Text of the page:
Aikido has no reason to prove itself!

Urban Trekker

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I don't think face came up in that conversation, there was certainly a lot of posturing, but I don't remember having my parking validated, was I supposed to ask for the stamp at the main desk?
Not sure what the analogy means, but I was referring to my interaction with the guy before you. I gave him plenty of chances to exit without a scratch on his ego, but some people have to feel like they've earned the W in an internet pissing contest in order to feel good.
 
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Urban Trekker

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Yeah. When technically you could go anywhere and see the same results.
I was trying to suggest an area where one is more likely to run into someone with real fighting experience. Those fights we see on World Star Hip Hop aren't happening in gated communities...
 
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Shatteredzen

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I was trying to suggest an area where one is more likely to run into someone with real fighting experience. Those fights we see on World Star Hip Hop aren't happening in gated communities...
So videos of guys throwing surprise shots at pedestrians, often with their back turned, check.
 

Shatteredzen

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Yeah. When technically you could go anywhere and see the same results.

I don't know many reputable fighters who think Aikido has much merit.
So your personal experience is valid, just not anyone elses?
 

Shatteredzen

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Ramsey Dewey has spoken out on aikido as well. No need to feel bad, though. He doesn't bash aikido nearly as much as be bashes krav maga.
Ramsey Dewey gave his opinion on the state of Aikido, his arguments with anything are training and the behavior of the community. Dewey would be one of the first people to tell you its about the quality of your personal training, you are misrepresenting his complaints with your absolute position that Aikido doesn't work.
 

Anarax

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It's an important thing for people to understand, as they're getting a false sense of confidence, in regards to training Aikido and developing combat ability. Did you ever see anyone question this to their instructor, after they were unsuccessful with applying Aikido against a resisting partner? I'm curious to know what the instructors take on this would be.
I saw the instructor try a technique on a resisting opponent and he failed at effectively executing the technique. He told the resisting student, who he told to resist the technique, to get out of the class for he was "looking for a fight".
 
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Anarax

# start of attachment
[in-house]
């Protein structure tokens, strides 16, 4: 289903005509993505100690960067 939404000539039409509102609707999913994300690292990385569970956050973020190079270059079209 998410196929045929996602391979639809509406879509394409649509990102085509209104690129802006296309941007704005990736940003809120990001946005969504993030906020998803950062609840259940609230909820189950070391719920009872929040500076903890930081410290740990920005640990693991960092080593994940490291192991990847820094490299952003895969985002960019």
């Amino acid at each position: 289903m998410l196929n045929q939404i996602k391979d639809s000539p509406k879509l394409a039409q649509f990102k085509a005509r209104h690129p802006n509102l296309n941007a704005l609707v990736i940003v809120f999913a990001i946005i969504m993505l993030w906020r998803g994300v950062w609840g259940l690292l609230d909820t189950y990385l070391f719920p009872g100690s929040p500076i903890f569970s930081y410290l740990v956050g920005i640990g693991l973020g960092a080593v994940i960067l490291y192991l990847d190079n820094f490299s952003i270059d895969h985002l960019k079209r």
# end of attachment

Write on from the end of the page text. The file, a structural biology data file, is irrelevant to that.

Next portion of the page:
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if there's one thing I've learned it's that NO empty hand martial art works. The only thing that will work is the man/woman using that art.
I agree with you the individual plays a factor in how effective they will be in an encounter . However, each style has it's own training culture and methods on skill development. The methodology/culture that emphasizes contact drills(pad work, randori, combo exchanges) opposed to those that emphasize only no-contact or cooperative drills will result in two different outcomes. The first method will produce a more combatively capable martial artist, while the other not as much.
It's the most determined person and not the better trained or experienced person that will prevail in an encounter
The more determined in training will result in those that are more combatively capable. However, in an encounter, training and experience play a tremendous factor. You can be more determined, but if you're receiving hard face shots or are thrown into the ground head first by a better trained opponent, your determination is going to give out either mentally or physically.
yes some teach it as an art form rather than a martial art.
Aikido itself is almost universally known as the cooperative training style for that's the one most common.
 

Urban Trekker

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I know, there's also people getting jumped, drunk idiots boxing and a variety of other street crimes.


But hey, I guess when you walk around your sub division, I mean, "hood", sorry, showing people video of your sweet martial arts to intimidate them that's part of the scene huh?

I could, but then again, you're the one who trains in a martial art that has much to prove. I'm not saying to intimate anyone, I'm saying you need to see if they're intimidated. That is, to substantiate your claim that people with real fighting experience won't say that aikido doesn't work. If you want to mock me for suggesting that you substantiate your claim, it's all good. It's just proof that you can't.